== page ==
David Warner admits he for a long time feared he would never play for Australia again after the ball-tampering scandal before his return at the World Cup.
Warner capped off the early stages of his return in style on Wednesday, hitting his first century for Australia since Boxing Day 2017 in their 41-run win over Pakistan at Taunton.
The left-hander arrived at the World Cup in form, having hit more than 2200 runs at an average of above 50 in global Twenty20 leagues and Sydney grade cricket during his 12-month ban from the Australian side.
But speaking publicly for the first time since returning to the team, Warner revealed he was driven by a concern his international career was over.
"There was always that going through my mind," Warner said.
"And I think that's what drove me to keep being as fit as I can, keep scoring as many runs as I can in the Twenty20 tournaments that I was playing in.
"Going through those tough times and sort of regrouping with myself to put myself in the best position to come back to international cricket.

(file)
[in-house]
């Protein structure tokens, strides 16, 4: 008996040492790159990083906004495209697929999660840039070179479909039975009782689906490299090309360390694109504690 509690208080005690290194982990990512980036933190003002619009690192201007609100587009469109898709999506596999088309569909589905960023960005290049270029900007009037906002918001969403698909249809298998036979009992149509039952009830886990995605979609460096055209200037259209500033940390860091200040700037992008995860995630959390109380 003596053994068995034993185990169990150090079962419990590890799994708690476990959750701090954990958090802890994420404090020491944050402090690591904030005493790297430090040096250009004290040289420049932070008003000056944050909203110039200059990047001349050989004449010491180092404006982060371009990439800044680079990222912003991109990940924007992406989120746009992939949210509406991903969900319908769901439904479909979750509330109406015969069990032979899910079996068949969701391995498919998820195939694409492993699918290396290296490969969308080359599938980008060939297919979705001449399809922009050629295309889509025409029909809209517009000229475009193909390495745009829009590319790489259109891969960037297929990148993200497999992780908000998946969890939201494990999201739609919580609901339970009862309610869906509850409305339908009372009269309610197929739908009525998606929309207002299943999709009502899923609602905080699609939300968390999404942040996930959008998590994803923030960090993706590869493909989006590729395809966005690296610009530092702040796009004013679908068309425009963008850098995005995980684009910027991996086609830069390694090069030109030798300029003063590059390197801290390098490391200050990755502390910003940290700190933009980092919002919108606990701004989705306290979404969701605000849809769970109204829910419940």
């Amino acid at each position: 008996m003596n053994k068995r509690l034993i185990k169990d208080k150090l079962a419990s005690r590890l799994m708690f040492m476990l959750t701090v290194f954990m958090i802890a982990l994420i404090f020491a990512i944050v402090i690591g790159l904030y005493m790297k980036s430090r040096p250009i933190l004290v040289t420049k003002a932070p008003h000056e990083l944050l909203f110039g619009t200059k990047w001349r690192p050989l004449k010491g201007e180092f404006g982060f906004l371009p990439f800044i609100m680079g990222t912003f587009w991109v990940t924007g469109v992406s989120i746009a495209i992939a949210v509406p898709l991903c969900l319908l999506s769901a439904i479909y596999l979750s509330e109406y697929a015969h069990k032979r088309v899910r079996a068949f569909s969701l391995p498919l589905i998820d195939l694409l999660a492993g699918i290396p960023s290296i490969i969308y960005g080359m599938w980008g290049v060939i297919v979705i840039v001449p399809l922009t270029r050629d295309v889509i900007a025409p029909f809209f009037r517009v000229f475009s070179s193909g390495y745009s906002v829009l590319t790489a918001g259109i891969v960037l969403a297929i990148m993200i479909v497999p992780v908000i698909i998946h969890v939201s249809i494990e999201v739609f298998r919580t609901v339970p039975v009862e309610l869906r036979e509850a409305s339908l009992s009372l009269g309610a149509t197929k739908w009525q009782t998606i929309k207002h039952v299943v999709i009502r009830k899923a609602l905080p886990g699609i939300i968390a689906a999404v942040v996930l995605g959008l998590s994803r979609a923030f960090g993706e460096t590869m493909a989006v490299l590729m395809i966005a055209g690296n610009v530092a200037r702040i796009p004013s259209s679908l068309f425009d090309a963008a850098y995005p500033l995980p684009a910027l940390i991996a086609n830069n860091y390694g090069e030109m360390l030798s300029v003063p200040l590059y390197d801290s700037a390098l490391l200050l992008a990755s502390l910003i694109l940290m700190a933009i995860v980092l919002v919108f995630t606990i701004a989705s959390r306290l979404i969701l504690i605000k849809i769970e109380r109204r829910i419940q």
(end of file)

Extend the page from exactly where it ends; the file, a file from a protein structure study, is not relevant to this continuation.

"I did everything I could. I really, really knuckled down and trained my backside off."
Warner no doubt copped more flak than any other player in the fallout of Cape Town.
There were several reports he'd fallen out with teammates, and serious questions asked at least externally over whether he could ever return to the national side.
The 32-year-old was also served with a life ban from any leadership position in the Australian team, painted as the architect of the sandpaper plan that also saw Steve Smith and Cameron Bancroft suspended.
"I was always coming back to international cricket if selected," Warner said.
"The thing that kept me going was my wife and my kids. I got great support at home, my family. And my wife is just, she's just my rock. She's unbelievable.
"I hold a lot of credit to her. She's a strong woman. And she got me out of bed a lot in those first sort of 12 weeks, and got me back running and training."
Warner has returned with results.
After overcoming a glute strain at the start of the tournament - which he said was a result of pushing himself too hard - he is now the second leading run-scorer in the World Cup.
"Coming back, that soreness that you normally get, it put a smile on my face," he said.
"I'm just grateful for this opportunity and as I said before, I'm just really looking forward to what's coming ahead of us here in the World Cup."